— The Story of Rome From the Earliest Times to the End of the Republic • Arthur Gilman

... Reprint Society is a non-profit, scholarly organization, run without overhead expense. By careful management it is able to offer at least six publications each year at the unusually low membership fee of $2.50 per year in the United States and Canada, and $2.75 in Great ...
— Essays on the Stage • Thomas D'Urfey and Bossuet

... thirty thousand couples, can dance on the head of this cask at the same time. Even this does not seem to me to account for the building of it. It does not even throw light on it. A profound and scholarly Englishman—a specialist—who had made the great Heidelberg Tun his sole study for fifteen years, told me he had at last satisfied himself that the ancients built it to make German cream in. He said that the average German cow yielded from one to two and half teaspoons of milk, when she ...
— Innocents abroad • Mark Twain

... scholarly minister with strong personality, and fearless in his preaching against sin, but who seems to lack this spirit of love. He is so cuttingly critical at times. The other ministers of his town whom he might easily lead, shy off from him. There is no magnetism in the edge of a razor. His critical ...
— Quiet Talks on Power • S.D. Gordon

... distribution of alms, and took their share with the minister in manual labour; and then, in the intervals between these trifling duties, they devoted their time to Bible study and preparation for the ministry proper. No wonder they never became very scholarly pundits; and no wonder that when they went off to preach their sermons had first to be submitted to the head ...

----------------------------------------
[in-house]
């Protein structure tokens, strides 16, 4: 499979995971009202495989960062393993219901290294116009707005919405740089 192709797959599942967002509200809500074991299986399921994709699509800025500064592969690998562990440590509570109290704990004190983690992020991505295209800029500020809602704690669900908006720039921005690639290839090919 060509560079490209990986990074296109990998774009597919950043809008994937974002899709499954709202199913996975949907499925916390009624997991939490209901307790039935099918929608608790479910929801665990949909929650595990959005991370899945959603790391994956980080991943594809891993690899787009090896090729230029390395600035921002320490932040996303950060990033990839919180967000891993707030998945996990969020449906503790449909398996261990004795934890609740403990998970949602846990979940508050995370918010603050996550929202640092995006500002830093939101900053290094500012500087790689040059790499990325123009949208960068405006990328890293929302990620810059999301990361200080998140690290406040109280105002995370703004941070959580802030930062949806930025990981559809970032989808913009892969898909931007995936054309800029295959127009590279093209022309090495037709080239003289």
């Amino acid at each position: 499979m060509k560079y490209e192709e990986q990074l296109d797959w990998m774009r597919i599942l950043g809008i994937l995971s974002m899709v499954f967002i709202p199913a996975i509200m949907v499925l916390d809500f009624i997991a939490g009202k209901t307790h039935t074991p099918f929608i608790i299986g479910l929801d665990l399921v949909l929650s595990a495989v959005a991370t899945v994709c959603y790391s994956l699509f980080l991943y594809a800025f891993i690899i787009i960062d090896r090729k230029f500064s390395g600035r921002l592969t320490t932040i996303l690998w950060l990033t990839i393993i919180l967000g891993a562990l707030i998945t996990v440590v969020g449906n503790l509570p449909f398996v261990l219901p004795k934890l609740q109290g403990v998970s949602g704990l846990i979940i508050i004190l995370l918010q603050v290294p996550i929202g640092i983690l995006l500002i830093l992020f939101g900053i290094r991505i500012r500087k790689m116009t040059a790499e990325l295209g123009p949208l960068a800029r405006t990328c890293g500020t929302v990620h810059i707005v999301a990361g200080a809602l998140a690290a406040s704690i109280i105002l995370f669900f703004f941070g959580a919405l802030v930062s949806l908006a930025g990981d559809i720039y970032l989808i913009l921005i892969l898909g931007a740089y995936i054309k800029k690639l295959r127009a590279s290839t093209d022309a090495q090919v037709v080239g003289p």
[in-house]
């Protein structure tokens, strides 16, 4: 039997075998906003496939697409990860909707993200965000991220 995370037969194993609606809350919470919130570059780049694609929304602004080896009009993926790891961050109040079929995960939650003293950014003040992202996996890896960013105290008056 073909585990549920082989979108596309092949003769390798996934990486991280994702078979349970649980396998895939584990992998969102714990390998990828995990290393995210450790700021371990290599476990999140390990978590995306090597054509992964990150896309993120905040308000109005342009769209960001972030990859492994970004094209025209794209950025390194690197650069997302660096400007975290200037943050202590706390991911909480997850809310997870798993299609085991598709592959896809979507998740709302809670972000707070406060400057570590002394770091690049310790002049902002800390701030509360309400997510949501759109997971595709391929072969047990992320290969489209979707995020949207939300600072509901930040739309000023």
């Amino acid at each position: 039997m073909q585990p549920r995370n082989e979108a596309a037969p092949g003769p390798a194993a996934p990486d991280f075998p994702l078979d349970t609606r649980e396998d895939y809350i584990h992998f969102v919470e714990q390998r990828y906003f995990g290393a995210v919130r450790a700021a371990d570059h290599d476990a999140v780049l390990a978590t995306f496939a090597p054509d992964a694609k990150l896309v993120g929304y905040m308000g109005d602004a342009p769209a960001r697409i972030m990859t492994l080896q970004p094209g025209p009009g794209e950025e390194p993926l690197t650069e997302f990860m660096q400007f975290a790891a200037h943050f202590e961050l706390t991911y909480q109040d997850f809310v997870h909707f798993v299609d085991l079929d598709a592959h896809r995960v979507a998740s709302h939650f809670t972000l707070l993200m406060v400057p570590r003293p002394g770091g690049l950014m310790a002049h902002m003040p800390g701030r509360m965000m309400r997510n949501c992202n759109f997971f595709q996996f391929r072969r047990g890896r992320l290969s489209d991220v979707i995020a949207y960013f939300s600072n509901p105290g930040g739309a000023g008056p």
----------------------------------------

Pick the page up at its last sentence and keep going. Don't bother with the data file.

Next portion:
— History of the Moravian Church • J. E. Hutton

... in the pretty little college of Saint Elizabeth of Hungary, lying in the meadows between William of Wykeham's College and the round hill of Saint Catherine. The Warden was a more scholarly and ecclesiastical-looking person than his friend, the good- natured Augustinian. After commending them to his care, and partaking of a drink of mead, the monk of Silkstede took leave of the youths, with ...
— The Armourer's Prentices • Charlotte M. Yonge

... of nets. It has often been said that poets and lovers of freedom come more frequently from the mountains and the seashore than from a flat inland region. Leo the Thirteenth ranks high among the scholarly poets of our day, and is certainly conspicuous for the liberality of his views. As long as he was in Perugia, it is well known that he received the officers of the Italian garrison and any government officials of rank who ...